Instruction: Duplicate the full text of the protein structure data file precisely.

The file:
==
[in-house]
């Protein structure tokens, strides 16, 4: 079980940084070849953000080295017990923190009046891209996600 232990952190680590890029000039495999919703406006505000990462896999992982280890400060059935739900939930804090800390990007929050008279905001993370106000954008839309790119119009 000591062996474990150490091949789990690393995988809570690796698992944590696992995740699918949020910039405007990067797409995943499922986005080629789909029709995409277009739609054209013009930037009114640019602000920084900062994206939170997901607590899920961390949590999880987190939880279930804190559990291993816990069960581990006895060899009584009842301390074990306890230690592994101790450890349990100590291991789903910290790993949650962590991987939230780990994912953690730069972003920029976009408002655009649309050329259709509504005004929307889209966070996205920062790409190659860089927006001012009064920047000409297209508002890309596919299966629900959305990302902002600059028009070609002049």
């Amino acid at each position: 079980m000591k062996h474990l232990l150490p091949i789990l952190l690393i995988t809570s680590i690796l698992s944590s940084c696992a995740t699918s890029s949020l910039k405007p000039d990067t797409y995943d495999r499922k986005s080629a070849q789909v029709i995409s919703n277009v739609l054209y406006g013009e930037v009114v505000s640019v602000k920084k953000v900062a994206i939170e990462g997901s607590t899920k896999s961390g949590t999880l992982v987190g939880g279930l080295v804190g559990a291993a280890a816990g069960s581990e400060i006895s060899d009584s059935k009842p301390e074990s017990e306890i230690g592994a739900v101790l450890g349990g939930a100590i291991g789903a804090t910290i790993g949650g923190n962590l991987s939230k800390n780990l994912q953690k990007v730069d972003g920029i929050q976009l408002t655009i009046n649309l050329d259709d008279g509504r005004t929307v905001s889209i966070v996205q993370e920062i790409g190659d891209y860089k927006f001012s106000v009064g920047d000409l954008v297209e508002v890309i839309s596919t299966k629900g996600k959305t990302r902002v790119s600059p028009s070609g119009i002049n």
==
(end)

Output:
[in-house]
């Protein structure tokens, strides 16, 4: 079980940084070849953000080295017990923190009046891209996600 232990952190680590890029000039495999919703406006505000990462896999992982280890400060059935739900939930804090800390990007929050008279905001993370106000954008839309790119119009 000591062996474990150490091949789990690393995988809570690796698992944590696992995740699918949020910039405007990067797409995943499922986005080629789909029709995409277009739609054209013009930037009114640019602000920084900062994206939170997901607590899920961390949590999880987190939880279930804190559990291993816990069960581990006895060899009584009842301390074990306890230690592994101790450890349990100590291991789903910290790993949650962590991987939230780990994912953690730069972003920029976009408002655009649309050329259709509504005004929307889209966070996205920062790409190659860089927006001012009064920047000409297209508002890309596919299966629900959305990302902002600059028009070609002049």
């Amino acid at each position: 079980m000591k062996h474990l232990l150490p091949i789990l952190l690393i995988t809570s680590i690796l698992s944590s940084c696992a995740t699918s890029s949020l910039k405007p000039d990067t797409y995943d495999r499922k986005s080629a070849q789909v029709i995409s919703n277009v739609l054209y406006g013009e930037v009114v505000s640019v602000k920084k953000v900062a994206i939170e990462g997901s607590t899920k896999s961390g949590t999880l992982v987190g939880g279930l080295v804190g559990a291993a280890a816990g069960s581990e400060i006895s060899d009584s059935k009842p301390e074990s017990e306890i230690g592994a739900v101790l450890g349990g939930a100590i291991g789903a804090t910290i790993g949650g923190n962590l991987s939230k800390n780990l994912q953690k990007v730069d972003g920029i929050q976009l408002t655009i009046n649309l050329d259709d008279g509504r005004t929307v905001s889209i966070v996205q993370e920062i790409g190659d891209y860089k927006f001012s106000v009064g920047d000409l954008v297209e508002v890309i839309s596919t299966k629900g996600k959305t990302r902002v790119s600059p028009s070609g119009i002049n």